And despite our weariness from travel, the afternoon passed pleasantly. Much later that night, we shared a dinner that met Cook Nutmeg’s standards, and a jot of brandy that exceeded mine. We had retired to the estate study, where Nettle had refused to look at my careful bookkeeping, saying she was certain all was well. Nettle had insisted she must leave in the morning. Molly had tried to dissuade her to no avail. I was nearly dozing in a chair by the fire when Nettle spoke softly from her corner of a settee. “Seeing it is much worse than hearing about it.” She sighed heavily. “It’s real. We are losing her.”
I opened my eyes. Molly had left us, saying she wished to see if there was any of that pale sharp cheese left in the larder, as she suddenly fancied it. She’d put her desire for it down to her pregnancy and, Molly-like, had disdained the idea of ringing for a servant at such a late hour. She was beloved by our servants simply because she spared them such thoughtless abuse.
I looked at the place where Molly had been sitting. The imprint of her body was still on the cushions, and her scent lingered in the air. I spoke softly. “She’s slowly sliding away from me. Today was not too bad. There are days when she is so focused on this ‘baby’ that she speaks of nothing else.”
“She makes it seem so real,” Nettle said, her words faltering away between wistfulness and dread.
“I know. It’s hard. I’ve tried to tell her it’s impossible. And when I do, I feel like I’m being cruel. But today, playing along … that feels crueler now. As if I’ve given up on her.” I stared at the dying fire. “I’ve had to ask the maidservants to indulge her. I’d seen them rolling their eyes after she’d passed by. I rebuked them for it, but I think it only—”
Angry sparks sprang in Nettle’s eyes. She sat up straight. “I don’t care if my mother is mad as a hatter! They must be made to treat her with respect. You can’t indulge them in any smirking ‘tolerance’! She is my mother and your wife. Lady Molly!”
“I’m not sure how to deal with it without making it worse,” I confided to her. “Molly has always taken care of the running of the household. If I step in and start rebuking the servants, she may resent me usurping her authority. And what can I say to them? We both know your mother’s not pregnant! How long must I order them to maintain this pretense? Where does it end? With the birth of an imaginary child?”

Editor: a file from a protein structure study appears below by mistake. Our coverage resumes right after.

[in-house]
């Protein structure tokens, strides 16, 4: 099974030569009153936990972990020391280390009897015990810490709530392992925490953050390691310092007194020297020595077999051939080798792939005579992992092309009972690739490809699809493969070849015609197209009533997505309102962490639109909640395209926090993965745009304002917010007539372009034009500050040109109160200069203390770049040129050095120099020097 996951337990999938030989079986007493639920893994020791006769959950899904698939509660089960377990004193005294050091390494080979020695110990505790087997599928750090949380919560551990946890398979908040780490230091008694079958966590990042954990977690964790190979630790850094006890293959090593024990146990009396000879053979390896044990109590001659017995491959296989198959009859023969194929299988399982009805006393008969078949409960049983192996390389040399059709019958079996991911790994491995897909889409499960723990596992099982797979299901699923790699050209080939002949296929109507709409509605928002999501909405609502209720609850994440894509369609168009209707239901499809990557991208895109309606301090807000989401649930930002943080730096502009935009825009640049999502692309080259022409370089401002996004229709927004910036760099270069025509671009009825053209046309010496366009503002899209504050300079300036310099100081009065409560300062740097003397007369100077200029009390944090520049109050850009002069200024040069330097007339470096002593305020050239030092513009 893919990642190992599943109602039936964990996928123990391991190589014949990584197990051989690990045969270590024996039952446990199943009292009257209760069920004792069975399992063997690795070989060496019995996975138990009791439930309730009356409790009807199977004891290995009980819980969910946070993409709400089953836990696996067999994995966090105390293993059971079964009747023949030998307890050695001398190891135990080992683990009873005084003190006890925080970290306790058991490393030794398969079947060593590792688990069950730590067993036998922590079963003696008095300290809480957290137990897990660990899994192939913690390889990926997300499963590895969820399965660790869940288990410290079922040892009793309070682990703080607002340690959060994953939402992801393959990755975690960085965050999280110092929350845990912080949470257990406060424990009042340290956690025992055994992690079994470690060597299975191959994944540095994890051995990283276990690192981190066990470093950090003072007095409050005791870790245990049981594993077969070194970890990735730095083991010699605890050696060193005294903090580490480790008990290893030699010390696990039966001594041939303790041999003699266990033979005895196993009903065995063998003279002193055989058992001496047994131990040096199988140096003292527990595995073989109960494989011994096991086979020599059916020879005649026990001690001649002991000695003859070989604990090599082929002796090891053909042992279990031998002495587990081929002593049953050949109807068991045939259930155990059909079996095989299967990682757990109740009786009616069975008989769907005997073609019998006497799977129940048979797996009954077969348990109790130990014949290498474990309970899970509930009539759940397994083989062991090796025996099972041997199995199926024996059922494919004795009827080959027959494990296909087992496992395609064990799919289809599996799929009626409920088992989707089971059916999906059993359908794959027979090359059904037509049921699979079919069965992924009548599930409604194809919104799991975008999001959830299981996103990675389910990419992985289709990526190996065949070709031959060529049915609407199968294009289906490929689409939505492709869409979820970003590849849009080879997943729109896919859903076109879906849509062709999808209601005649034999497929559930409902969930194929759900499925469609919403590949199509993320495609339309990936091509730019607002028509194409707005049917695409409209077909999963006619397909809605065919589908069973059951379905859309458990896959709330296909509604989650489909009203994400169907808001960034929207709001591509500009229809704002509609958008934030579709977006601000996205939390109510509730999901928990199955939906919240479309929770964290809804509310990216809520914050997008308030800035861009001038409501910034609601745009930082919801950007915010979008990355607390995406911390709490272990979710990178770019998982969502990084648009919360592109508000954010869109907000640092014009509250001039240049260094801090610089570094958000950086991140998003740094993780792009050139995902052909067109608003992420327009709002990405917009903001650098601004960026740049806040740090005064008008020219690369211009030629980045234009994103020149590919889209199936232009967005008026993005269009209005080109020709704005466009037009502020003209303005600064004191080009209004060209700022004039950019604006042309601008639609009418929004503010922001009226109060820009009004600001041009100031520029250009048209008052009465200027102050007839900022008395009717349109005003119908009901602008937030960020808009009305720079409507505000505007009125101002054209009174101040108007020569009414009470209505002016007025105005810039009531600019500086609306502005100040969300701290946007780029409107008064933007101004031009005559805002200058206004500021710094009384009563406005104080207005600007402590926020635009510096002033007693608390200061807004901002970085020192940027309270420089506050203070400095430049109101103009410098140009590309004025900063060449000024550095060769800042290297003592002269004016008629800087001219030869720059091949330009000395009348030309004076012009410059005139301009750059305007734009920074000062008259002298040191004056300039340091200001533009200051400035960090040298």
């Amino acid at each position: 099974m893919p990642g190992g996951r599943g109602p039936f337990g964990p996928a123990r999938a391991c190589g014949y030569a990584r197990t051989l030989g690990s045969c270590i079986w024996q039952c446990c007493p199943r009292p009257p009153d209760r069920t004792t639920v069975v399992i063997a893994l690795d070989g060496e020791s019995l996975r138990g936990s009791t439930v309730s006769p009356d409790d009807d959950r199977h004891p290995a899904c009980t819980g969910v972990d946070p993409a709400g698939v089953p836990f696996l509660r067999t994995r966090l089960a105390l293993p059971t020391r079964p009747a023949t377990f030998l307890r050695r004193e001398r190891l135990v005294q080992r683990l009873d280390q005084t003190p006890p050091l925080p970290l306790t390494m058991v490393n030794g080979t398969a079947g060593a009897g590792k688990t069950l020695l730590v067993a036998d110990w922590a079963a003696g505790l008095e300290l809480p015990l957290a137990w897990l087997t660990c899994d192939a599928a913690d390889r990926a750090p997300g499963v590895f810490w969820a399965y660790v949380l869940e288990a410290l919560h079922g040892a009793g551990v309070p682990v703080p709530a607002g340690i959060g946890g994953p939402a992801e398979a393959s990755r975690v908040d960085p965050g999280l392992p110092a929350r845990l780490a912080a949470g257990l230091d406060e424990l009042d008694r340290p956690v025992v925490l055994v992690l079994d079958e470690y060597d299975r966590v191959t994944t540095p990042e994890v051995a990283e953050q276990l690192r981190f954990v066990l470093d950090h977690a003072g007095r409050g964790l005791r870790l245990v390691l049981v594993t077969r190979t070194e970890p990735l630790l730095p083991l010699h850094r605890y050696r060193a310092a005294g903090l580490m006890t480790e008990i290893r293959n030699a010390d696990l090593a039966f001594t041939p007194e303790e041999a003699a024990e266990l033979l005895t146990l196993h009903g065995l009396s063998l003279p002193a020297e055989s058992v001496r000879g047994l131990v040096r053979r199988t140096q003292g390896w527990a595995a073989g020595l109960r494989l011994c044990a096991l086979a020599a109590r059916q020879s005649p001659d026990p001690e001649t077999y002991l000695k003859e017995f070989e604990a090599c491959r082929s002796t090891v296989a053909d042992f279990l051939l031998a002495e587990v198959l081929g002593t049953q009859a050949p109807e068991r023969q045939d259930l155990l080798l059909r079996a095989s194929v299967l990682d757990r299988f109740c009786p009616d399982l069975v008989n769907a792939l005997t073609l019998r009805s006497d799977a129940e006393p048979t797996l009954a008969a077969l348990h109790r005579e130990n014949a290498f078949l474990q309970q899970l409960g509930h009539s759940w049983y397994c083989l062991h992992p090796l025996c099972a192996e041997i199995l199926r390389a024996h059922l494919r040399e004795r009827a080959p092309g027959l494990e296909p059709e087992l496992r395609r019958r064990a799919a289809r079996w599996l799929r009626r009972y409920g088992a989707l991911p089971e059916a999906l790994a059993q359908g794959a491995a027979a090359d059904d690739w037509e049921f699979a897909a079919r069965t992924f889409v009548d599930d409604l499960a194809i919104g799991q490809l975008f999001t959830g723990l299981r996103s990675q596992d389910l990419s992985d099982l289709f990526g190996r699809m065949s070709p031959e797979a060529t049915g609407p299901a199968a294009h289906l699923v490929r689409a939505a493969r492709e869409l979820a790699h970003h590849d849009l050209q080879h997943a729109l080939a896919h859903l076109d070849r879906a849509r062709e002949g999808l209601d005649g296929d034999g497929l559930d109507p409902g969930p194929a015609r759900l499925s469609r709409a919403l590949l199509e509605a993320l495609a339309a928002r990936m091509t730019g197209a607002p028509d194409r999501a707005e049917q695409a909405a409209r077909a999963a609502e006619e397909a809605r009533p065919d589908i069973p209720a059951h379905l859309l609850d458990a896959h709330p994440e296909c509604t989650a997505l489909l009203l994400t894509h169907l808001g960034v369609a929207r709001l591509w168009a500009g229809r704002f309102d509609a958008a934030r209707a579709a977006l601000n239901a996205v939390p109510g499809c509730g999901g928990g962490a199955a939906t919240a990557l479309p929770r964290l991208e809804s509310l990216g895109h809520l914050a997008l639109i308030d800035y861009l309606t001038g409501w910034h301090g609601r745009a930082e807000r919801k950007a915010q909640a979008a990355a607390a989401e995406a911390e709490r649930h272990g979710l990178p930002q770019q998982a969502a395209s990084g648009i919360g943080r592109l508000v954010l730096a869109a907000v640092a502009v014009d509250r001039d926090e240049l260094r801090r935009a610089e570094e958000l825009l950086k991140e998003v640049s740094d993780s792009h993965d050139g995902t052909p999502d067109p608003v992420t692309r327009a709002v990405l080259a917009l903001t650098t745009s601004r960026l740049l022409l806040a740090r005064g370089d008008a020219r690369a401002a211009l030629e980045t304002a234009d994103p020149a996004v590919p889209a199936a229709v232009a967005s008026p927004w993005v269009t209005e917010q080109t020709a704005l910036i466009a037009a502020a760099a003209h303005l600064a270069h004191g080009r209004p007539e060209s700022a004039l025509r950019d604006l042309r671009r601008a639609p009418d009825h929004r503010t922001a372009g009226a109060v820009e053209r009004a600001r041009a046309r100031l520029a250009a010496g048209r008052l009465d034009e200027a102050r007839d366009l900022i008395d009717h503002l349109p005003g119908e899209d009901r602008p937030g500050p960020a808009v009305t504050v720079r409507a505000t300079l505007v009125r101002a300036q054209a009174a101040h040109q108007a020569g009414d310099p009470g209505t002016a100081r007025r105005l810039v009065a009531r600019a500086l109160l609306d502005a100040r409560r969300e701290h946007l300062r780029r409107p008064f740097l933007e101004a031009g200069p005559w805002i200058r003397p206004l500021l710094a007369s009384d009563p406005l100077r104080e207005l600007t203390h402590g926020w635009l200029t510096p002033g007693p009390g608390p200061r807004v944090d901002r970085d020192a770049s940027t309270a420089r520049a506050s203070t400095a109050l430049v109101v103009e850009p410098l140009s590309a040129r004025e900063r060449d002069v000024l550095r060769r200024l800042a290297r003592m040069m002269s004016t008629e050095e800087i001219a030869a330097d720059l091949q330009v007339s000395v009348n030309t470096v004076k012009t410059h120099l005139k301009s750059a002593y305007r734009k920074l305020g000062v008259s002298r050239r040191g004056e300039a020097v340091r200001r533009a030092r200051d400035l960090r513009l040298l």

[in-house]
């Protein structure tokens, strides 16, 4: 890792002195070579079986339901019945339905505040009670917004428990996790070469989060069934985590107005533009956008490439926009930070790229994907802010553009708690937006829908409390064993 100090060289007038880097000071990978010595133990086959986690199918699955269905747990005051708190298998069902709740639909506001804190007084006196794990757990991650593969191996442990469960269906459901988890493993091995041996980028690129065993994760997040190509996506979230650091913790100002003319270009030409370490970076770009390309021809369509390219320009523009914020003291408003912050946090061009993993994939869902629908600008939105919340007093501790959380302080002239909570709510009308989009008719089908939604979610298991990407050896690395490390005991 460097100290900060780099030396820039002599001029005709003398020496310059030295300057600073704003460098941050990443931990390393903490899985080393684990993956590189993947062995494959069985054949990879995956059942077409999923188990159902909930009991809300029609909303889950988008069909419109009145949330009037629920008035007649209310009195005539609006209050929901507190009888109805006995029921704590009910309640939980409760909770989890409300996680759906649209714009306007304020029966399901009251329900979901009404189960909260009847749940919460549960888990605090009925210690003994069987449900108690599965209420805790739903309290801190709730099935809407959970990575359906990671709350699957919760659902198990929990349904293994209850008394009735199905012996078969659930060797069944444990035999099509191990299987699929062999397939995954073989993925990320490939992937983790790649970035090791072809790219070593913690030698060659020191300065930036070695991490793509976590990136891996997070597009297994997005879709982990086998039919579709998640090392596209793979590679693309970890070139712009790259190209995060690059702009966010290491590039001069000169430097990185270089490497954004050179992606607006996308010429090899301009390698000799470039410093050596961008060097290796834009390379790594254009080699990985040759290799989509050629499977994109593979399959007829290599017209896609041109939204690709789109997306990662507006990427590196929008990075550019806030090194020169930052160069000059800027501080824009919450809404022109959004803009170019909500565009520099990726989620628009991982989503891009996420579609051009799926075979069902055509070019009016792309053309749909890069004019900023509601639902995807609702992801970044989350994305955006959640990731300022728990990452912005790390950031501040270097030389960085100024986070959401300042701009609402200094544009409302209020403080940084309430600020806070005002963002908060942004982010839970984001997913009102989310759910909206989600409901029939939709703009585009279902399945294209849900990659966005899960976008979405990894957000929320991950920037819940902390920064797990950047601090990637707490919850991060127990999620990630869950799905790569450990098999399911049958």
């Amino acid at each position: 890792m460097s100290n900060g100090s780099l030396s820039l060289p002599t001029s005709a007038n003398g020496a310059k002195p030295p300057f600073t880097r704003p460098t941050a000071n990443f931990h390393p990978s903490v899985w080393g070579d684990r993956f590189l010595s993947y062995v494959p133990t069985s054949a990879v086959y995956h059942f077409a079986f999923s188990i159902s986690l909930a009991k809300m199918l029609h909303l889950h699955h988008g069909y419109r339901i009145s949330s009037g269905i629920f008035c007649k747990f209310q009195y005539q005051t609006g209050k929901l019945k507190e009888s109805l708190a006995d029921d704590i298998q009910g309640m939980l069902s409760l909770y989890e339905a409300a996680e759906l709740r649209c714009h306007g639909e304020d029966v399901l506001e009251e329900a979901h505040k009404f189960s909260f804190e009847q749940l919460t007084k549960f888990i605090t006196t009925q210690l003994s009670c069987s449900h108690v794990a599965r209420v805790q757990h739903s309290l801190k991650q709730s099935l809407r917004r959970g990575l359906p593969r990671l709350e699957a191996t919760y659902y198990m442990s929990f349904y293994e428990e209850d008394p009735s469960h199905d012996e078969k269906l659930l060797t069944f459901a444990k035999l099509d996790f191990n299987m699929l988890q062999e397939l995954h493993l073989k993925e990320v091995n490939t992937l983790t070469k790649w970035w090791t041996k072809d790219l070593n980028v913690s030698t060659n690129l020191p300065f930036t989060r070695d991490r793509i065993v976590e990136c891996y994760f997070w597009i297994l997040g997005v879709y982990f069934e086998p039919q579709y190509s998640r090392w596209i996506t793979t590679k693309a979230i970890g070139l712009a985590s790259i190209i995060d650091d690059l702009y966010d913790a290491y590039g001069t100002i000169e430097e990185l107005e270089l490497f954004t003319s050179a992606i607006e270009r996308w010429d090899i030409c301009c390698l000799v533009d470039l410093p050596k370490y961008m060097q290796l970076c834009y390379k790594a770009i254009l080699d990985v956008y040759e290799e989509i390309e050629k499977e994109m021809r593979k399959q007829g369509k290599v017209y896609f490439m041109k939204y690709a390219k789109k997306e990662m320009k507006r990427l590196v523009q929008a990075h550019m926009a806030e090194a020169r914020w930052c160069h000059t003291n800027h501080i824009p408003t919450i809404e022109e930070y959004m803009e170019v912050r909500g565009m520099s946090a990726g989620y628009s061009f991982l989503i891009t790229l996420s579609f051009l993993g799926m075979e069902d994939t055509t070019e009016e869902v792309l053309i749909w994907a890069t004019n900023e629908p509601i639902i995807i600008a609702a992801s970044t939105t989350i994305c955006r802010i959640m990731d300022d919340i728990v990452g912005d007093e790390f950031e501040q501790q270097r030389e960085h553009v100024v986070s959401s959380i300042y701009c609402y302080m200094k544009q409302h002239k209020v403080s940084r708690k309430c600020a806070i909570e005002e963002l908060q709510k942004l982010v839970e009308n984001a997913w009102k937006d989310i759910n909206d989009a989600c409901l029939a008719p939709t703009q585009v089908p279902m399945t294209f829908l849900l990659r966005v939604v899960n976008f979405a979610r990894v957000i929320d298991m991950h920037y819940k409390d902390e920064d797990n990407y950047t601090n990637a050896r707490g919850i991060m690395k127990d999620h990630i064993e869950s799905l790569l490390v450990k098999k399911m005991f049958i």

Nettle’s face went pale at my words. For a moment the planes of her face were white and stark like the frozen flanks of a mountain under snow. Then she abruptly dropped her face into her hands. I looked at the pale parting in her gleaming dark hair. She spoke through her fingers. “We’re losing her, Tom. It’s only going to get worse. We know that. What will you do when she no longer knows you? When she cannot take care of herself anymore? What will become of her?”
She lifted her face. Silent tears gleamed in streaks down her cheek.
I crossed the room and took her hand. “I promise this. I will take care of her. Always. I will love her. Always.” I steeled my will. “And I will speak to the servants privately, and tell them that regardless of how long they have worked here, if they value their positions, they will treat Lady Molly as befits the mistress of this household. No matter what they may think of her requests.”
Nettle sniffed and drew her hands free of mine, to wipe the backs of her wrists across her eyes. “I know I’m not a child anymore. But just the thought of losing her …”
She let her words trail away, her voice stilling before she uttered the words we both knew welled up in her. She still mourned Burrich, the only real father she’d ever known. She did not want to lose her mother as well, and even worse would be to have Molly look at her and not know her.
“I’ll take care of her,” I promised again. And you, I thought to myself. And wondered if she would ever let me step into that role. “Even if it means pretending for her that I believe she has a child growing inside her. Though it makes me feel false to her when I do so. Today …” I faltered, guilt welling up in me. I had behaved as if Molly were truly pregnant, indulging her as if she were a fanciful child. Or a madwoman.
“You were being kind,” Nettle said quietly. “I know my mother. You won’t convince her to give up this delusion. Her mind is unsettled. You may as well be—”
Molly set down the tray with a solid clack on the table. We both jumped guiltily. Molly stared at me, her eyes black. She folded her lips tightly, and at first I thought she would yet again ignore our disagreement. But Nettle was right. She stood her ground and spoke plainly. “You both think me mad. Well. This is fine, then. But I will tell you plainly that I feel the child move within me and my breasts have begun to swell with milk. The time is not far when you will both have to beg my pardon.”